It has been two-and-a-half weeks since Alphonsine Nyirasafari, 28, a mother of four, gave birth to triplets. But instead of the father of the kids receiving the news with excitement, he chose to flee the home, apparently for lack of means to provide for the family.
Nyirasafari, a resident of Ikaze village, Kabeza cell, Muhima sector, Nyarugenge district, delivered triplets, on January 11. The triplets are her second delivery after she begot a son four years ago with the same man.
But the new mother is hapless as there is no one to help her provide for the four children, because the sole breadwinner, Emmanuel Mudacyahwa, left her right after she brought the triplets, all boys, to the world.
"He just disappeared after establishing that I was about to deliver triplets. He only came back once to see the newborns. When we told him that he had three boys at once, he said, 'it's up to you and your mother.' Since then I have never seen him and I do not know where he is staying. He even switched off his cell phone," Nyirasafari said.
With such a challenging task of raising triplets, one would want house-helps at hand. But for Nyirasafari, it is a luxury, much as she is itching to have one. For now, she attends to all the children alone.
"I am being helped by my young sister and another volunteer. My sister has to go back home soon because she is needed as our mother depends on her as well," Nyirasafari said.
Village authorities have urged her to go to her mother's place in Rutongo, a a suburb in the outskirts of Kigali City.
She is, however, pessimistic about the idea, because her mother does not have enough resources to sustain her with the four kids.
Speaking to The New Times, the National Women Council coordinator in Muhima sector, Beata Kandutiye, said that they are aware of the case and they are lobbying concerned institutions to help Nyirasafari.
Since giving birth to the triplets weighing 2.2, 2.1kg, and 1.8 kilogrammes, she has received aid of Rwf31,020 from the neighbours and good Samaritans.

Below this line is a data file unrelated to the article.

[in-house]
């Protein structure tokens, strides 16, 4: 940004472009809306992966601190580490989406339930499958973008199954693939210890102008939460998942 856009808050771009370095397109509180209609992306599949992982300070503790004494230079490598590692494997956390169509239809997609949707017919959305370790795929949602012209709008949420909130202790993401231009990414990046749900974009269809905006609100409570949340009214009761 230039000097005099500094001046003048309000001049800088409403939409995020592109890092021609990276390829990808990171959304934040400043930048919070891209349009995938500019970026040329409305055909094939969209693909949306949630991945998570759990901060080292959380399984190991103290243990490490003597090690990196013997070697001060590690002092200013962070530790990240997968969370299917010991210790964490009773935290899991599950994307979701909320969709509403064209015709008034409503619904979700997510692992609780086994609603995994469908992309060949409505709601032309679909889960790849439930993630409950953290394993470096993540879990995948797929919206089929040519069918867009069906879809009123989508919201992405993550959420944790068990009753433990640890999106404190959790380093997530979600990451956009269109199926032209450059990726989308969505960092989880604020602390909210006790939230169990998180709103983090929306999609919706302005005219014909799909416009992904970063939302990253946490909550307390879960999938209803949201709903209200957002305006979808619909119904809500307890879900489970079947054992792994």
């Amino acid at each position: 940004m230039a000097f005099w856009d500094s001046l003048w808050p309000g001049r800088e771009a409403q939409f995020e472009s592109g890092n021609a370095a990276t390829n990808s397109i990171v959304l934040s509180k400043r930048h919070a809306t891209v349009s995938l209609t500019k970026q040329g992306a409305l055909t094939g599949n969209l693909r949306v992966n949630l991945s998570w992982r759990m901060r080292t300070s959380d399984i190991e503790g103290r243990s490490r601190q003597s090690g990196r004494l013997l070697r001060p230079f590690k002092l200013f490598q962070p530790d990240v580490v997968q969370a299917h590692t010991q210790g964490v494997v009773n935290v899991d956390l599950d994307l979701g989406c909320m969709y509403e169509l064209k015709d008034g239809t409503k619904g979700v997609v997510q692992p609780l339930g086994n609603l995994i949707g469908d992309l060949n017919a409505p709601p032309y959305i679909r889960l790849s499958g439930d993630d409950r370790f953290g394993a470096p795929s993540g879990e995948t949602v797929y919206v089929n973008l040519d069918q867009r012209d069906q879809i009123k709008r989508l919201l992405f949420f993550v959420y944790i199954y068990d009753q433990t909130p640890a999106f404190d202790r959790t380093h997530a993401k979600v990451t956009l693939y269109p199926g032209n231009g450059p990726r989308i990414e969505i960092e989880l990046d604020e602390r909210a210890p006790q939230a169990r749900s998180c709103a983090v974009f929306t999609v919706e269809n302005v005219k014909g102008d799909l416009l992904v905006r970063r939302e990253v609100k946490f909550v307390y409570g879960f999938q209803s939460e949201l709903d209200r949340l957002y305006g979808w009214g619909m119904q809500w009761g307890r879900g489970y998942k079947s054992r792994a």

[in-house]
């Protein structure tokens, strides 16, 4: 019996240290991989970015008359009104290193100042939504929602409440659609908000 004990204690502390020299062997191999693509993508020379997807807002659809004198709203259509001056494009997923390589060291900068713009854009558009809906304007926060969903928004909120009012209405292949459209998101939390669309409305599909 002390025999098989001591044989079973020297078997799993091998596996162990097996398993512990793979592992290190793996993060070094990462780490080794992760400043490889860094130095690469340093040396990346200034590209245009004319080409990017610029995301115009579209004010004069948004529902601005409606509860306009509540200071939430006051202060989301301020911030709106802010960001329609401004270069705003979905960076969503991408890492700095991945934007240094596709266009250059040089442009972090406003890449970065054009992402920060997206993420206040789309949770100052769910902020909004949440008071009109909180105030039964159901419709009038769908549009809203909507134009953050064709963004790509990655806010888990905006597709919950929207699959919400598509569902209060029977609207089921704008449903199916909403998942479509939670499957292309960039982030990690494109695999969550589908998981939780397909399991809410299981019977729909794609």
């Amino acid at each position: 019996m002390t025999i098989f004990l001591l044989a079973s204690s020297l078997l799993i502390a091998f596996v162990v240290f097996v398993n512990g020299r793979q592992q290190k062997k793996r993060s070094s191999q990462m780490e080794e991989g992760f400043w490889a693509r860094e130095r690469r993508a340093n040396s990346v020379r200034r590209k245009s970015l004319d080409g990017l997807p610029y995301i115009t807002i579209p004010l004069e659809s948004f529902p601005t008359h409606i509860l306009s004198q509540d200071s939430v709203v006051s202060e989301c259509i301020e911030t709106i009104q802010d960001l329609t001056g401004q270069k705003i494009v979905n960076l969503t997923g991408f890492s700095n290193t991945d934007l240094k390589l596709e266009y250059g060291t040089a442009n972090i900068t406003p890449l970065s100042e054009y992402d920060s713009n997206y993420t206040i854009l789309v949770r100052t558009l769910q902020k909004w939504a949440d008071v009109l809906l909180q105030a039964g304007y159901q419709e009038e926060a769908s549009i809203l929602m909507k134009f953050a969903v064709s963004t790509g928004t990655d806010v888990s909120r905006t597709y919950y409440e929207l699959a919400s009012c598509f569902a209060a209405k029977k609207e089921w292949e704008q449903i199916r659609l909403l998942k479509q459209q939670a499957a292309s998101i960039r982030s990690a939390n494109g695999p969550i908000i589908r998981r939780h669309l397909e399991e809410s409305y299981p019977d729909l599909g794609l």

She spent this money on two umbrellas and warm clothes for the babies, and paid her monthly rent of Rwf20,000.
Some neighbours also supported her individually; one of them gave her access to fetch water for free, while another one paid her electricity bills.
Despite this support, Nyirasafari still needs more help from any well wisher because breast-feeding cannot sustain three normal growing babies without any supplementary baby milk.
"I do not have enough to feed my babies, no clothes for them, really I need help," Nyirasafari appealed.
Clementine Mukakarara, the head of Ikaze village, said they are aware of Nyirasafari's case and that they communicated to the sector authorities for more sustainable help to the mother.
"We did all that we could and we involved the residents of our village; they provided her with food and basic needs and we still hope that more will come," she said.
Nyirasafari and her husband Mudacyahwa met while working on construction site back in 2008, where he worked as a mason and Nyirasafari as a painter.
They fell in love and two months later, they settled to start a family, until December last year.
In the middle of Muhima slam, near Nyabugogo market, there is a rundown shack, which serves as home to Nyirasafari and her family. All that they possess is a dilapidated mattress on which the triplets are sleeping. It is spread on the ground, a mosquito net hung over it.
On the other side of the room are possessions of the family comprising of a basin holding dishes, two bags holding their clothes, a few small cans, and some raw food wrapped in a khaki bag. The other room is empty.
Despite the abode being a squalor, the rent is still a challenging issue to her.
"We used to rent a Rwf25,000 house when we were still together with my husband. Now that I am no longer able to afford such an amount alone, I moved into this one that I pay Rwf16,000 per month, but it is still too expensive for me," Nyirasafari said.